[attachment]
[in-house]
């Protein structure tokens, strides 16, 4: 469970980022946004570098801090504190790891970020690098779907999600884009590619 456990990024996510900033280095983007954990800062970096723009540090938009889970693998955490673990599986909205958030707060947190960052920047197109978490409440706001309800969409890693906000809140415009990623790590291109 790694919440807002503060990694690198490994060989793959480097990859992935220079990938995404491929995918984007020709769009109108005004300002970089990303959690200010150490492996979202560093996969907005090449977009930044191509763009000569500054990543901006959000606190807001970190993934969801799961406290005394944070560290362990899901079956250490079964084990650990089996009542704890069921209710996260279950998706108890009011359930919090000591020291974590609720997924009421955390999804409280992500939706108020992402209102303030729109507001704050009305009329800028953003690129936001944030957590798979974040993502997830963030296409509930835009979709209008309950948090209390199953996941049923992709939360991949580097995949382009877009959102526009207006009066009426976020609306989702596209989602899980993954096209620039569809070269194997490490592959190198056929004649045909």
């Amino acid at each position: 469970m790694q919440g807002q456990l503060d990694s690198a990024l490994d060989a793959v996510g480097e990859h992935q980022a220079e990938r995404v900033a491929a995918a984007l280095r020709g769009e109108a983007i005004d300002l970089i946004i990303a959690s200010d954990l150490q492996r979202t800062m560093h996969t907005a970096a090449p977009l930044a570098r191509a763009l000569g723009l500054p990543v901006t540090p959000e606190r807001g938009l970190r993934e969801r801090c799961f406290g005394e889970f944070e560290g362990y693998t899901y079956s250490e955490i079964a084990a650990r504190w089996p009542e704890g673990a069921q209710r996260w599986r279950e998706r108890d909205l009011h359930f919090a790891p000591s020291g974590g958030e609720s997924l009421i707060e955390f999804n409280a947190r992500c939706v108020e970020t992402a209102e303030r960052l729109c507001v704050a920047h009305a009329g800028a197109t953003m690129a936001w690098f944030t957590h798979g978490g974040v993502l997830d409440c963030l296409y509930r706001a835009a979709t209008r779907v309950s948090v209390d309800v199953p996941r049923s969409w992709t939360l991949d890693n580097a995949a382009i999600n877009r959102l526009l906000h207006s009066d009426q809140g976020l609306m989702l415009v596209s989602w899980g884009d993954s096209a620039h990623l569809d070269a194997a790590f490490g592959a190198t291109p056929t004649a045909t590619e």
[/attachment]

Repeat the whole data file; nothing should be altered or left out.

[in-house]
């Protein structure tokens, strides 16, 4: 469970980022946004570098801090504190790891970020690098779907999600884009590619 456990990024996510900033280095983007954990800062970096723009540090938009889970693998955490673990599986909205958030707060947190960052920047197109978490409440706001309800969409890693906000809140415009990623790590291109 790694919440807002503060990694690198490994060989793959480097990859992935220079990938995404491929995918984007020709769009109108005004300002970089990303959690200010150490492996979202560093996969907005090449977009930044191509763009000569500054990543901006959000606190807001970190993934969801799961406290005394944070560290362990899901079956250490079964084990650990089996009542704890069921209710996260279950998706108890009011359930919090000591020291974590609720997924009421955390999804409280992500939706108020992402209102303030729109507001704050009305009329800028953003690129936001944030957590798979974040993502997830963030296409509930835009979709209008309950948090209390199953996941049923992709939360991949580097995949382009877009959102526009207006009066009426976020609306989702596209989602899980993954096209620039569809070269194997490490592959190198056929004649045909």
């Amino acid at each position: 469970m790694q919440g807002q456990l503060d990694s690198a990024l490994d060989a793959v996510g480097e990859h992935q980022a220079e990938r995404v900033a491929a995918a984007l280095r020709g769009e109108a983007i005004d300002l970089i946004i990303a959690s200010d954990l150490q492996r979202t800062m560093h996969t907005a970096a090449p977009l930044a570098r191509a763009l000569g723009l500054p990543v901006t540090p959000e606190r807001g938009l970190r993934e969801r801090c799961f406290g005394e889970f944070e560290g362990y693998t899901y079956s250490e955490i079964a084990a650990r504190w089996p009542e704890g673990a069921q209710r996260w599986r279950e998706r108890d909205l009011h359930f919090a790891p000591s020291g974590g958030e609720s997924l009421i707060e955390f999804n409280a947190r992500c939706v108020e970020t992402a209102e303030r960052l729109c507001v704050a920047h009305a009329g800028a197109t953003m690129a936001w690098f944030t957590h798979g978490g974040v993502l997830d409440c963030l296409y509930r706001a835009a979709t209008r779907v309950s948090v209390d309800v199953p996941r049923s969409w992709t939360l991949d890693n580097a995949a382009i999600n877009r959102l526009l906000h207006s009066d009426q809140g976020l609306m989702l415009v596209s989602w899980g884009d993954s096209a620039h990623l569809d070269a194997a790590f490490g592959a190198t291109p056929t004649a045909t590619e």